Dozens of divorced and separated Israeli mothers have joined the sex trade in the southern city of Eilat, according to a report on Channel 2 News's website.
The new trend can be seen as a byproduct of Israel's growing divorce rate, which studies say has reached 40% in just the first ten years of marriage.
According to the report, Eilat brothels disguised as massage parlors used to employ women brought into Israel for prostitution from the former Soviet Union and eastern Europe, but after the security fence was built along the border with Sinai, Bedouin smugglers are no longer able to bring these women into Israel.
Their place has been taken, in large part, by Israeli women, many of whom are divorced or recently separated mothers. The report quotes several of them as saying that they are able to make 20,000 shekels (over $5,000) or more a month in prostitution, while their former jobs earned them a quarter of that amount.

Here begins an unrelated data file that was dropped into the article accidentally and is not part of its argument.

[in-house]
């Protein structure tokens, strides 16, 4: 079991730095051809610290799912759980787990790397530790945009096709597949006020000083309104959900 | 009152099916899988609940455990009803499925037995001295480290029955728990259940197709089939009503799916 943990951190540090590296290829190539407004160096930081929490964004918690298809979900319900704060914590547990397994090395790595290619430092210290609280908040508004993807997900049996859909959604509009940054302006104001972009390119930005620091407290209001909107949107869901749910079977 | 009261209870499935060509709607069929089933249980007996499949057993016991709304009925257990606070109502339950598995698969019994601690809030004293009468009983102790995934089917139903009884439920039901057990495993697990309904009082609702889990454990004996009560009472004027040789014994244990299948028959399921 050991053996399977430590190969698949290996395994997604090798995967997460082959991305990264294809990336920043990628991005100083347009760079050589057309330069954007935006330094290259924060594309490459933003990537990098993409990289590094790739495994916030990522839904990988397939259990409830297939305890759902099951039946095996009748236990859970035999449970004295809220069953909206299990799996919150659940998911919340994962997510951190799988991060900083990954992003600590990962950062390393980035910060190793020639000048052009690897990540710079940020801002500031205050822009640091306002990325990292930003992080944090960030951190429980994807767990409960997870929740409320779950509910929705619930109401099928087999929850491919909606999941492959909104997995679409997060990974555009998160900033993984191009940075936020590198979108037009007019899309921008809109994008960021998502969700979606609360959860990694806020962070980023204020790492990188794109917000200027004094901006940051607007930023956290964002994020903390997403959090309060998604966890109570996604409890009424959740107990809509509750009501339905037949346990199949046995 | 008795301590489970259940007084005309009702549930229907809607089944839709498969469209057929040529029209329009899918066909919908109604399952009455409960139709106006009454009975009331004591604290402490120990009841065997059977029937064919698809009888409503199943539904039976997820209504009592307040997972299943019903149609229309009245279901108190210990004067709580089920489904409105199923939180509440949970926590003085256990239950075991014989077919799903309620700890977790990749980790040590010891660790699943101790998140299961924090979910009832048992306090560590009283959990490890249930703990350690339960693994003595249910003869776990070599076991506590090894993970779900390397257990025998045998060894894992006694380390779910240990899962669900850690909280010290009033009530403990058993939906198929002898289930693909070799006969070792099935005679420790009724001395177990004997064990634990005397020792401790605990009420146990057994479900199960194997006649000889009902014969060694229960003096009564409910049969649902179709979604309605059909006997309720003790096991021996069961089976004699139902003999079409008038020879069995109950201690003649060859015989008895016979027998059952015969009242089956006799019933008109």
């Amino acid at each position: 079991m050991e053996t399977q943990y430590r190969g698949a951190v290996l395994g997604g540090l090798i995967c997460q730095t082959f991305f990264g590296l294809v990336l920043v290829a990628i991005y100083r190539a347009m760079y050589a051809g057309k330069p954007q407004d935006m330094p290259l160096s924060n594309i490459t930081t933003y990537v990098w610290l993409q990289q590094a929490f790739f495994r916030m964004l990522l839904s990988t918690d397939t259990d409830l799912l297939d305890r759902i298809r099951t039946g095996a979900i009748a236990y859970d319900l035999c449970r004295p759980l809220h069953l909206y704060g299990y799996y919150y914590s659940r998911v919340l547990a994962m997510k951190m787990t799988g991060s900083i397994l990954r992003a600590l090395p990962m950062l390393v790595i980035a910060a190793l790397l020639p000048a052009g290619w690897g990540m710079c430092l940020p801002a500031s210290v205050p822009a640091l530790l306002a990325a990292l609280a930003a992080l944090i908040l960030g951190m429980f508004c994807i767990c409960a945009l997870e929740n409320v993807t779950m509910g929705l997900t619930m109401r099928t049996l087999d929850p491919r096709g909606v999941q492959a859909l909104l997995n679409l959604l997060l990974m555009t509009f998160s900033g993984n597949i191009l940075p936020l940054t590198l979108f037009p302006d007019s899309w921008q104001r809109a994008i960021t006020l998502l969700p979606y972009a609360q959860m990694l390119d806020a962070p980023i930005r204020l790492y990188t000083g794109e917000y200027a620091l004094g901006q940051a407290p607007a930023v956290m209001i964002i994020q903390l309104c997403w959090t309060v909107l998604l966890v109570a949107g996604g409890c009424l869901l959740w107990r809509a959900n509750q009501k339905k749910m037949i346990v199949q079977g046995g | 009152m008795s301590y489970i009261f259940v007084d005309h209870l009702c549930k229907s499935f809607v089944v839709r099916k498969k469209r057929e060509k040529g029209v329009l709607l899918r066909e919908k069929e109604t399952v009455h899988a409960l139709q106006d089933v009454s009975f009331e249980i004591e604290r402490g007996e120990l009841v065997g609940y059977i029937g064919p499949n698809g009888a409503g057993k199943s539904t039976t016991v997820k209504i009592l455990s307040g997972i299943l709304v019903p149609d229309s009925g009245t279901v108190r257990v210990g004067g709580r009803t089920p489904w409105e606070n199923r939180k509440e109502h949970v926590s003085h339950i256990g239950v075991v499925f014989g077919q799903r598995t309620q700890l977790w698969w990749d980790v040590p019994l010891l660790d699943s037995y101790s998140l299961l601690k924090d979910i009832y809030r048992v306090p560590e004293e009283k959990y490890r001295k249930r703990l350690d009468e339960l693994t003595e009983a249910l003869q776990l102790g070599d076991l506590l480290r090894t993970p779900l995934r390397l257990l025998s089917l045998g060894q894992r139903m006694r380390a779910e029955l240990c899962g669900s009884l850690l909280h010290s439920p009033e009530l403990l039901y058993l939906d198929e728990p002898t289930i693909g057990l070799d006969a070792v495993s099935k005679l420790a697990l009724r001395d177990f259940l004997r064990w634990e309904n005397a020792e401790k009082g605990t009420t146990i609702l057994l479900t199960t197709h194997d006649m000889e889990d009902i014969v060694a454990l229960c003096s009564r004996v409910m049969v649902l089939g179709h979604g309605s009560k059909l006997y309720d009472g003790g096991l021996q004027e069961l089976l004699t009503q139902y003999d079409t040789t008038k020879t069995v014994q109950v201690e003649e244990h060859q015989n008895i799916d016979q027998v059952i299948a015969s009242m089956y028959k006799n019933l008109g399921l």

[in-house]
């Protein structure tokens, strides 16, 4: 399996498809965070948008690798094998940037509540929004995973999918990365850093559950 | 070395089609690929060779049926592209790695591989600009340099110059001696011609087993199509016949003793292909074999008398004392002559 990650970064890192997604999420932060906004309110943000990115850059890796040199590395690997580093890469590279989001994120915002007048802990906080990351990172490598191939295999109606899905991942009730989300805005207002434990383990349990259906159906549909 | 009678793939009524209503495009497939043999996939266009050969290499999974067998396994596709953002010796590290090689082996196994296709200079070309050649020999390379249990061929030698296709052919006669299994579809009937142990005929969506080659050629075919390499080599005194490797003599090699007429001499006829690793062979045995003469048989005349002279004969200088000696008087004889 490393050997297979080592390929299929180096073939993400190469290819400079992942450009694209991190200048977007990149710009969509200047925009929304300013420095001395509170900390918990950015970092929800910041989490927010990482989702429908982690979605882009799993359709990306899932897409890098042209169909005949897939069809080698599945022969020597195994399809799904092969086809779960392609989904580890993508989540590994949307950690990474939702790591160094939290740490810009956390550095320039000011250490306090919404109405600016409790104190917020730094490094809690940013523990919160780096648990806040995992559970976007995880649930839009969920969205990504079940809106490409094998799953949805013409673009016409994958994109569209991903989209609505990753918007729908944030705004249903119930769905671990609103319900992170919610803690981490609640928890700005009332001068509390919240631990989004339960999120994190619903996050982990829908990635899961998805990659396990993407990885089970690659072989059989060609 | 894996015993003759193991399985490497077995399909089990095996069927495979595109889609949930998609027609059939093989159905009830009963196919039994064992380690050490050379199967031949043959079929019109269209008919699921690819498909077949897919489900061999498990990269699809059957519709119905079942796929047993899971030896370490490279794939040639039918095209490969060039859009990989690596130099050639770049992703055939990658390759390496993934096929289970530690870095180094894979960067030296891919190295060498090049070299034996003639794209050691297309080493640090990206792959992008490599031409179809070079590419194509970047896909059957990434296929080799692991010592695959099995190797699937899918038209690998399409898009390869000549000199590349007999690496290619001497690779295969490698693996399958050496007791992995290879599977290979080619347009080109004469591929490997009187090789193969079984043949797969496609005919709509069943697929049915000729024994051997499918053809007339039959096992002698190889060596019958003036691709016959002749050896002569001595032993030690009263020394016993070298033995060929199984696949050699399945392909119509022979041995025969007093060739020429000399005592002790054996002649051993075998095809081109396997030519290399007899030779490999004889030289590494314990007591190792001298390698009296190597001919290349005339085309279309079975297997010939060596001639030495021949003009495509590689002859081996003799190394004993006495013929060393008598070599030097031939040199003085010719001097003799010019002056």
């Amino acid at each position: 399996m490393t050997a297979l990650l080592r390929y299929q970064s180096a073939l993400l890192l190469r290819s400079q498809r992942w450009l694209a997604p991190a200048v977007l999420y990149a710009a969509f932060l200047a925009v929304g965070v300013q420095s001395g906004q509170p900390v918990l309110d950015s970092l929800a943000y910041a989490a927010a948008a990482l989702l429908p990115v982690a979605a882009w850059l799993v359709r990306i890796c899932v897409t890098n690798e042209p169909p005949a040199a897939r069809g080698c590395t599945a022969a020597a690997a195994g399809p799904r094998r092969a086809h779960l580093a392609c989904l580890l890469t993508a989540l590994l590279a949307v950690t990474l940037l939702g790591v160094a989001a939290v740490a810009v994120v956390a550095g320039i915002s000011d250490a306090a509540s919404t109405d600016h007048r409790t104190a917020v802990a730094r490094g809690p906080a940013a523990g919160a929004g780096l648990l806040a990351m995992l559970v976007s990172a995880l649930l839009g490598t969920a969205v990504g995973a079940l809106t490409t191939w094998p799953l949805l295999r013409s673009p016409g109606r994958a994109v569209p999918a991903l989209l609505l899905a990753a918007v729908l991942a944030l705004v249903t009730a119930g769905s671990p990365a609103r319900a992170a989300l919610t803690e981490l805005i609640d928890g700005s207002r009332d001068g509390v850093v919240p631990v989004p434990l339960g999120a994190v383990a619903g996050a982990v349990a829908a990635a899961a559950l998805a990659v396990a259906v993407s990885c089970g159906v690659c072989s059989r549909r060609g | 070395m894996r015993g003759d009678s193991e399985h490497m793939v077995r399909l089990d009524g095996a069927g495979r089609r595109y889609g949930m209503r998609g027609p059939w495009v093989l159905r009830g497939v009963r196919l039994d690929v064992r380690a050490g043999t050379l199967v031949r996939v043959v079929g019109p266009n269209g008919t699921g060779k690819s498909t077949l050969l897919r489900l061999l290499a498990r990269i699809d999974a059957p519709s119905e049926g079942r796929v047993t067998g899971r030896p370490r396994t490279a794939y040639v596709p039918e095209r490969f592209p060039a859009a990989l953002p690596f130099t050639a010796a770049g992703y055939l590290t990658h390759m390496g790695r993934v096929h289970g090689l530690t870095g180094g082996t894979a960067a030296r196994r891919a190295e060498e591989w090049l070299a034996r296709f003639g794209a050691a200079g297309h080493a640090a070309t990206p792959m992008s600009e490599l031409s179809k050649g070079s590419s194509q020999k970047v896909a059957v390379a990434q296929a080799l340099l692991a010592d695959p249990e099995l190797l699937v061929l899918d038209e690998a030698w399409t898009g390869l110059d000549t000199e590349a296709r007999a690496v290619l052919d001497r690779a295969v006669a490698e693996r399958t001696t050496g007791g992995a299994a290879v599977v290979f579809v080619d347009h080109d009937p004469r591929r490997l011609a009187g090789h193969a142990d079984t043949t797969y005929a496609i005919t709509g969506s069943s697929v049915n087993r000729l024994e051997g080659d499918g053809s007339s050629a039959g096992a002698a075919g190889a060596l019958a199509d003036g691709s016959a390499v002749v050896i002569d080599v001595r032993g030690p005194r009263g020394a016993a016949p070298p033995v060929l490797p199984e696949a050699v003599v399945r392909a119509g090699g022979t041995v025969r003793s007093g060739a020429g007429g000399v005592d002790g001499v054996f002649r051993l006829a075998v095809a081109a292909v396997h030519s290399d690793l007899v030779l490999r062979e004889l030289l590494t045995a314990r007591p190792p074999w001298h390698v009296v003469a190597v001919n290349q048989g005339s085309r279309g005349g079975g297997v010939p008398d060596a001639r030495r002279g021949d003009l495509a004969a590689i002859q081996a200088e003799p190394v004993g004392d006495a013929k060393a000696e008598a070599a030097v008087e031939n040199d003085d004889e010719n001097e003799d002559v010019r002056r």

The Knesset's Committee for the Advancement of Women's Status visited Eilat last week in order to examine the matter from up close. Apparently, many of the prostitutes are unhappy with the fact that police raids have shut down some of the brothels and would like the MKs to intervene on their behalf.
Under pressure from radical women's groups, Israel has adopted a plethora of policies that encourage women to divorce - including meaningful financial benefits that are offered to separated and divorced women regardless of the circumstances of the divorce.
These benefits have been legislated over the years by the Committee for the Advancement of Women's Status, which was established by then-MK Naomi Chazan in 1992, and which is guided in large part by the Israel Women's Network, an NGO established by the New Israel Fund.
The Committee for Advancement of Women's Issues has been charged with holding a "politically correct" outlook that prefers to call prostitutes "victims of the sex trade" and which does not see their profession as immoral. Instead, it attempts to accord them various benefits while seeking to criminalize the hiring of prostitutes.